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October 25th, 2012
06:00 AM ET

When ‘God’s will,’ rape and pregnancy collide

By Wayne Drash, CNN

(CNN) - The pregnant 12-year-old girl was strung out on heroin and looked like a walking skeleton when she arrived at the hospital. The conversation that followed, said Phoenix police chaplain John South, has stuck with him ever since.

“Do you know who the father is?” South recalled asking her.

“She said, ‘Yes, it’s my biological father. He’s the one who hooked me on heroin so he could continue to rape me whenever he wanted to.’ ”

The Protestant chaplain has consoled about 50 pregnant rape victims - typically girls raped by their fathers - in his years working with the Phoenix Police Department.

South describes himself as “pro-life,” but when it comes to dealing with a girl or woman impregnated by a rapist, he keeps his personal views to himself.

“I don’t give them a lecture or preach at them,” South said. “I’ve seen crimes beyond comprehension.”

Republican U.S. Senate candidate Richard Mourdock stirred controversy during a debate in Indiana Tuesday when he said pregnancies from rape are “something that God intended to happen.” The instant reaction in political circles was predictable: Democrats decried him, and many conservative Republicans defended his position as steadfastly “pro-life.”

But theologians were quick with a more nuanced approach, saying the issue of pregnancies from rape strikes at the core of a timeless question: How do you explain evil in a world where God is loving?

That said, many expressed outright dismay by Mourdock’s remarks.

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South wanted to know what Bible Mourdock reads because “what he’s saying is absolutely wrong. It’s not biblical.”

The police chaplain said pregnancies from rape aren’t meant to be politicized and said the victims suffer from physical and mental wounds and are often suicidal. About 60% of the time, South surmised from his experience, the women or girls choose to give the baby up for adoption, as long as they never see the child at birth.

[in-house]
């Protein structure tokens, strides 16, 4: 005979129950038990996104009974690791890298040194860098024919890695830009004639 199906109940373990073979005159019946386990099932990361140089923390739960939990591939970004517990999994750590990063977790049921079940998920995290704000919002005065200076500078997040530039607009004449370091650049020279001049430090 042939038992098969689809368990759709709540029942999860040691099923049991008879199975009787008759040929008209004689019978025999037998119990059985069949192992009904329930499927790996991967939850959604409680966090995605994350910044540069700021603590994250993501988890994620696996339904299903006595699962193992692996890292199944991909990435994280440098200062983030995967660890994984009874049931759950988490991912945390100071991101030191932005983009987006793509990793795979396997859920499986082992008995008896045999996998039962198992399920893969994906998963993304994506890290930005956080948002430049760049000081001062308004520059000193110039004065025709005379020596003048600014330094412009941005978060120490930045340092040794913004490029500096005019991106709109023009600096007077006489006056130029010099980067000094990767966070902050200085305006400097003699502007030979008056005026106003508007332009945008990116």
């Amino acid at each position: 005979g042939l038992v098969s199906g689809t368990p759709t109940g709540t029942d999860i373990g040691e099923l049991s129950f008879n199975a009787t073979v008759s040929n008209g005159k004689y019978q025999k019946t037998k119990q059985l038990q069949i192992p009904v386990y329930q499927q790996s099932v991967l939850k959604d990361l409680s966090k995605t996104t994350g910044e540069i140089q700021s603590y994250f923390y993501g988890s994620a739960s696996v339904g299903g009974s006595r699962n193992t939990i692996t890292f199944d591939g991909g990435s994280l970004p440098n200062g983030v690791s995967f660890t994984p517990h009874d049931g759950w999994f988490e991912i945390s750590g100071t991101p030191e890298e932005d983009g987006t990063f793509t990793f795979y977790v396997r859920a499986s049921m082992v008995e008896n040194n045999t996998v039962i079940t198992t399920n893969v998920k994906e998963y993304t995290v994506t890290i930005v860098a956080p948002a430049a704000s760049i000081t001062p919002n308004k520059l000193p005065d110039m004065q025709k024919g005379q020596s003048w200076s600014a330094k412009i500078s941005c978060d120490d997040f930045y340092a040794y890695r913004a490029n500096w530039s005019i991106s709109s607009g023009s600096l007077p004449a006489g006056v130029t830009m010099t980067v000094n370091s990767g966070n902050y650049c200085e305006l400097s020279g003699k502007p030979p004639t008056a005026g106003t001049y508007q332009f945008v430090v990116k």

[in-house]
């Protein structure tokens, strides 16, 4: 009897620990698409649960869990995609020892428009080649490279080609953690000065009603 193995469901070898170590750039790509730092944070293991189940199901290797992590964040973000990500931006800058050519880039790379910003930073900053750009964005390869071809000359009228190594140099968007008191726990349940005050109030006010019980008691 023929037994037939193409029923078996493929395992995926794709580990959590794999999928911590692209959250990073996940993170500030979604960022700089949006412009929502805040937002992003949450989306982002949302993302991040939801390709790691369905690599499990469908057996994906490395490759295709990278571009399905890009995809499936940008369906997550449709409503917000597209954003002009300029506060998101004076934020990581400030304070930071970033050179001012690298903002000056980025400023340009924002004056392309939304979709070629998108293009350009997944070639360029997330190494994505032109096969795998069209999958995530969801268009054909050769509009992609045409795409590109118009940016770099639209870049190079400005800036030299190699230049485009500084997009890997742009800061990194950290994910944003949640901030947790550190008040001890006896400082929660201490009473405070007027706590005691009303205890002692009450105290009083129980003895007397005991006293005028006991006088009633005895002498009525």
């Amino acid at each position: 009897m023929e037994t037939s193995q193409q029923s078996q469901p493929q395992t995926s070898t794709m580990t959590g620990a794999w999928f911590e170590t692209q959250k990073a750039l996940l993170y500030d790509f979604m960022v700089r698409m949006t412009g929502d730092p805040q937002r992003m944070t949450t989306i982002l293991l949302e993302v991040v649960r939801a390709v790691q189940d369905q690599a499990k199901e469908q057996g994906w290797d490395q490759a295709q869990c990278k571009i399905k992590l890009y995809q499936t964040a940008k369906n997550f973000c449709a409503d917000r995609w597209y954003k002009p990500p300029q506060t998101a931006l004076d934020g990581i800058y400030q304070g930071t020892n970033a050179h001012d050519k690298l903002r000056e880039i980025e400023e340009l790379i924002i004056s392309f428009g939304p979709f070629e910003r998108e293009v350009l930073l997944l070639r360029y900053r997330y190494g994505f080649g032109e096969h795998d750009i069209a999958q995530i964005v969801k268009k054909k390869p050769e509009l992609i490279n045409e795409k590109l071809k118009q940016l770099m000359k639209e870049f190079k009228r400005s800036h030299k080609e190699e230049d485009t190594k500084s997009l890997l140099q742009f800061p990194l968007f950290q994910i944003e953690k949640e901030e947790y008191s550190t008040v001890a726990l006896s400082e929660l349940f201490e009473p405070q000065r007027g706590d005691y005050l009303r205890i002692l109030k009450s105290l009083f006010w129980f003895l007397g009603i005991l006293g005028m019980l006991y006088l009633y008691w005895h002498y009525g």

“I hurt for these kids,” he said. “Rape is evil.”

Rabbi Harold Kushner, author of the best-selling book “When Bad Things Happen to Good People,” said Mourdock’s remarks were off-base: “He’s invoking the will of God where it is not appropriate."

People “should have compassion for the person whose life is messed up by this and not make her an instrument for our idiosyncratic, theological commitment,” Kushner said.

“If you believe she has no right to terminate that pregnancy, you're free to believe that,” Kushner said. “But for you to write your preferences into law and compel another person to mess her life up because of what you believe, I think you're going too far.”

“I continue to be bemused by the ultraconservative lawmakers who say they want smaller government and less government intrusion into people’s lives, except when it comes to who you can marry and how many children you should have.”

Plenty of liberal Christians bemoaned how Mourdock was being perceived by some as the face of American Christianity.

"Once again, expressions of Christian faith that honor the rights of women to choose their own health care options and what happens to their bodies are not seen or heard," wrote the Rev. Barbara Kershner Daniel, who pastors the Evangelical Reformed United Church of Christ of Frederick, Maryland, in a message that she circulated via email.